Review highlighting the treatment alternatives and important considerations for initial management after spinal cord injury.

 


Urinary catheter-associated microbiota change in accordance with treatment and infection status.

http://journals.plos.org/plosone/article?id=10.1371/journal.pone.0177633

Author and Origin 

Bossa L, Kline K, McDougald D, Lee BB, Rice SA. Australia

Summary

Observational prospective study of the urinary tract microbiome during 12 months in 3 catheterized individuals with spinal cord injury.

Conclusions

The microbial flora of the urinary tract was highly individual and changes with probiotic therapy and during a urinary tract infection. Changes in the microbiota due to probiotic treatment or infection were transient.

Comments

Study observing changes in bacterial flora in the urinary tract linked to infection in people. It suggests that monitoring of microbial status in people with spinal cord injury using catheters may help to track their health.

Open access.

 


Neurogenic bowel dysfunction: Clinical management recommendations of the Neurologic Incontinence Committe of the Fifth International Consultation on Incontinence 2013.

https://www.ncbi.nlm.nih.gov/pubmed/28640977

Author and Origin 

Cotterill N, Madersbacher H, Wyndaele J, Apostolidis A, Drake M, Gajewski J, Heesakkers J, Panicker J, Radziszewski P, Sakakibara R, Sievert KD, Hamid R, Kessler T, Emmanuel A. EU

Summary

An update of the evidence-based clinical guidelines from 2009, for management of neurogenic bowel dysfunction.

Conclusions

Treatment primarily focuses on optimizing stool consistency and achieving bowel evacuation according to a regular schedule, to avoid fecal incontinence. Education is key to success in reaching optimal management of bowel symptoms.

Comments

Evidence-based clinical guidelines from 2013 including algorithms for initial to more specialized management of fecal incontinence.

This article is described further in the highlight section.

 


A cross-sectional study of the catheter management of neurogenic bladder after traumatic spinal cord injury.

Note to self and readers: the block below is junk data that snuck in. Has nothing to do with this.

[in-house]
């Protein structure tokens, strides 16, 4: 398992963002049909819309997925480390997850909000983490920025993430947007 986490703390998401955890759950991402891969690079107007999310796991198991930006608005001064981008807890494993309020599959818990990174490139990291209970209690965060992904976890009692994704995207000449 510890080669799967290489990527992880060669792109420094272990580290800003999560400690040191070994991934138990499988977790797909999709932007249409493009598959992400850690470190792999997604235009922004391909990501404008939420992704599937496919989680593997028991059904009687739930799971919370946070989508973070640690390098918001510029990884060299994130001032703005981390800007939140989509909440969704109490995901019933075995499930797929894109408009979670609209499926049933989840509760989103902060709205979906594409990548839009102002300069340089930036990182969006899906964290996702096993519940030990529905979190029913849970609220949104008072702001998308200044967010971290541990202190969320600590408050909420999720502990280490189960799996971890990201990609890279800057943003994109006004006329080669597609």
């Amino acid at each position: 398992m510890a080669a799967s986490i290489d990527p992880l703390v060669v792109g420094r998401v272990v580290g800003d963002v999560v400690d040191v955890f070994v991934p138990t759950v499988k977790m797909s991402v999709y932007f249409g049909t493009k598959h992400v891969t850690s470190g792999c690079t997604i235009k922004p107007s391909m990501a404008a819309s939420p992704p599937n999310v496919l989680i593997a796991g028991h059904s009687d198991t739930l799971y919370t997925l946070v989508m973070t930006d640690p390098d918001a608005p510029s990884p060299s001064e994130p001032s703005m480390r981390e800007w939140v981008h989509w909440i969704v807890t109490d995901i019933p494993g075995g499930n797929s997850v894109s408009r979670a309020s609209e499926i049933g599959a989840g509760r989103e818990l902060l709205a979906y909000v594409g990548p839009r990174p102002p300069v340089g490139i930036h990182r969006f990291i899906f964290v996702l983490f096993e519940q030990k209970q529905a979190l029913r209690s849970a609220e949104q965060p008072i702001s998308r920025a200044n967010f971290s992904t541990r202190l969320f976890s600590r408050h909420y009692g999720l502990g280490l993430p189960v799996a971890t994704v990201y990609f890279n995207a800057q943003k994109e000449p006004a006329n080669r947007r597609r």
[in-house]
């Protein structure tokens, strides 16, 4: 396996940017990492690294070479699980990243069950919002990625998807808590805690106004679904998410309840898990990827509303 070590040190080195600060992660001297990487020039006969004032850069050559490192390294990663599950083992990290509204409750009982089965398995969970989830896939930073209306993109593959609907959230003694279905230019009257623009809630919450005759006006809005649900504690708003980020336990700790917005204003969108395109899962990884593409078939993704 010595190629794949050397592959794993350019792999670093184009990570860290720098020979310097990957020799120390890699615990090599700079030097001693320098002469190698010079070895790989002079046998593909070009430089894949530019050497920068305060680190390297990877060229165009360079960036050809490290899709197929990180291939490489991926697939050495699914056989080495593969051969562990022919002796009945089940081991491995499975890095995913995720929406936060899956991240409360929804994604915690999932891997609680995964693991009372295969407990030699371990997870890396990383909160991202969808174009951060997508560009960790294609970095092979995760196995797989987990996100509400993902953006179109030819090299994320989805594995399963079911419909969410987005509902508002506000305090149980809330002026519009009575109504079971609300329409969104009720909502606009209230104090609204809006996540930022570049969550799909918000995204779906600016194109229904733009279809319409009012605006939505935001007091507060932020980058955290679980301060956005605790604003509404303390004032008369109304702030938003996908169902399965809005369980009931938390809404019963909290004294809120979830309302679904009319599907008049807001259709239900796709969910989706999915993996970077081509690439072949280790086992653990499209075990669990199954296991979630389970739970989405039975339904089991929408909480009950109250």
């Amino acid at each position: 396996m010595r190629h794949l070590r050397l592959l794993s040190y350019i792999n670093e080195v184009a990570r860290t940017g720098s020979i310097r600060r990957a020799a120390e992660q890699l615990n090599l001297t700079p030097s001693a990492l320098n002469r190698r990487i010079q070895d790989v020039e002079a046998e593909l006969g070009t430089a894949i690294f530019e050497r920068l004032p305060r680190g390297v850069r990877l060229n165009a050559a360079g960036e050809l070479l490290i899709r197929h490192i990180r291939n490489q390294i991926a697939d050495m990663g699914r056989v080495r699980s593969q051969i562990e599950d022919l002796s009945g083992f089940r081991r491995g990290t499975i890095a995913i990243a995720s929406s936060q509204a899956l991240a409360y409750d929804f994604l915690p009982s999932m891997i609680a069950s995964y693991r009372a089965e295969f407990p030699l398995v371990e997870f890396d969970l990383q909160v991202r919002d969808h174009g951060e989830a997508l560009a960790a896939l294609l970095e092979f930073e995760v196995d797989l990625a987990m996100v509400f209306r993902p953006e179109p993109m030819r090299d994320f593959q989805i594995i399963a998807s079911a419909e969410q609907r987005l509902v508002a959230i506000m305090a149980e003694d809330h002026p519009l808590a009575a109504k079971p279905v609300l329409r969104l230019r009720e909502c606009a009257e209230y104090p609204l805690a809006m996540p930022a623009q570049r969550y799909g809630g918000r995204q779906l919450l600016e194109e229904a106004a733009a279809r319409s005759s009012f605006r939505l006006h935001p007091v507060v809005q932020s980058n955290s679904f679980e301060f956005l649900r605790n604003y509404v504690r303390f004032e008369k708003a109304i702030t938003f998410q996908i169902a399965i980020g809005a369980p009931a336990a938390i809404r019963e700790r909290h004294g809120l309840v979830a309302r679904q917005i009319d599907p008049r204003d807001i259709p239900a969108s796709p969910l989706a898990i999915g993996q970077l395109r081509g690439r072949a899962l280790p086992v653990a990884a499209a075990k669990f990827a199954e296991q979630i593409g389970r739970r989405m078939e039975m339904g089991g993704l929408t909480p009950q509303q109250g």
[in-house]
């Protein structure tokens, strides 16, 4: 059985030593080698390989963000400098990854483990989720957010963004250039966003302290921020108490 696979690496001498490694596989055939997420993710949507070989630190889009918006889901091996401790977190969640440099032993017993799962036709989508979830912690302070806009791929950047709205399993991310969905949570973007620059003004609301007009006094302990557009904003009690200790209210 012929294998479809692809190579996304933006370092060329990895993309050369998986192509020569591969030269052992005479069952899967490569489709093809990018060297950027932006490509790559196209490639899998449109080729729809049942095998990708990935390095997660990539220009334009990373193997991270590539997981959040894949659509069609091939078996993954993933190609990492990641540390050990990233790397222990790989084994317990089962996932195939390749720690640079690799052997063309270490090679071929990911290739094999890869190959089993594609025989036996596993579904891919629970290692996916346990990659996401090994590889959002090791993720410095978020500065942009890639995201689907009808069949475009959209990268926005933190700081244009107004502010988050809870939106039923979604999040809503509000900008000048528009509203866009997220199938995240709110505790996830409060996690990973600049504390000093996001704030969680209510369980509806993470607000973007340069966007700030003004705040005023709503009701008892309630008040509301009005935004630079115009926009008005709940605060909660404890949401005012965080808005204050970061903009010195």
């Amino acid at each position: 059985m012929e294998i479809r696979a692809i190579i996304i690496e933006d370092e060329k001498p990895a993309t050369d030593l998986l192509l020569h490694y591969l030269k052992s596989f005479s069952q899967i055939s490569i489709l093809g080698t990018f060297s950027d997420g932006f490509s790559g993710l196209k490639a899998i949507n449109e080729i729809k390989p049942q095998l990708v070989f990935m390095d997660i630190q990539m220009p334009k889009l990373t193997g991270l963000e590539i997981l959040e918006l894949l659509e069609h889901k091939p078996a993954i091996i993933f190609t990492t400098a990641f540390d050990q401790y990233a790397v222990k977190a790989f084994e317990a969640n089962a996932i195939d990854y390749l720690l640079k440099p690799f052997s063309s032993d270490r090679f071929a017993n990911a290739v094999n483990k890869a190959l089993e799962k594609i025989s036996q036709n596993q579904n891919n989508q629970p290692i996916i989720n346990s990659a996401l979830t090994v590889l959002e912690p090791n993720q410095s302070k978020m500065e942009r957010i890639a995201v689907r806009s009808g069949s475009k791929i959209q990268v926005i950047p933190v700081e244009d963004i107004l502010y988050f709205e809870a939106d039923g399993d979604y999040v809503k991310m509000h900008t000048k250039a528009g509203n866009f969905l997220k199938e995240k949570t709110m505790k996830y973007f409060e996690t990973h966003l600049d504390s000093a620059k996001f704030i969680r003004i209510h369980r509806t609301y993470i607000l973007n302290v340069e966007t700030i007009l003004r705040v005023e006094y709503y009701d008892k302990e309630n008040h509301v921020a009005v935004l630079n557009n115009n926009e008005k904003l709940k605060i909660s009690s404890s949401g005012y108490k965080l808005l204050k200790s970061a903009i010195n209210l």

https://www.ncbi.nlm.nih.gov/pubmed/28580635

Author and Origin 

Lane GI, Driscoll A, Tawfik K, Chrouser K. US

Summary

Observational survey investigating catheter management in 100 patients with spinal cord injury and neurogenic bladder.

Conclusions

Patients were 94% male with a median age of 61 years. Reported catheter use was 54% intermittent, 25% suprapubic, and 21% transurethral indwelling catheter. Patients using an indwelling catheter were older that those using intermittent catheterization.

Comments

Study showing catheter use among men with spinal cord injury in the US. The results indicate that transitions between catheter types are common and intermittent catheterization is sometimes abandoned due to inconvenience.

 


Stem cell transplantation for spinal cord injury: A meta-analysis of treatment effectiveness and safety.

http://www.nrronline.org/article.asp?issn=1673-5374;year=2017;volume=12;issue=5;spage=815;epage=825;aulast=Fan

Author and Origin 

Fan X, Wang J-Z, Lin X-M, Zhang L. China

Summary

Meta-analysis of 377 patients in 10 studies investigating stem cell therapy in spinal cord injury.

Conclusions

Compared with rehabilitation therapy, stem cell transplantation seems to improve sensory and bladder functions but not motor functions or daily living activities.

Comments

Review showing the impact of stem cell therapy on spinal cord injury.

Open access.

  


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This blog post is an extract of the Science Alert from July 2017 (76070-USX-1707)

Topics: Science Alert, Spinal Cord Injury (SCI)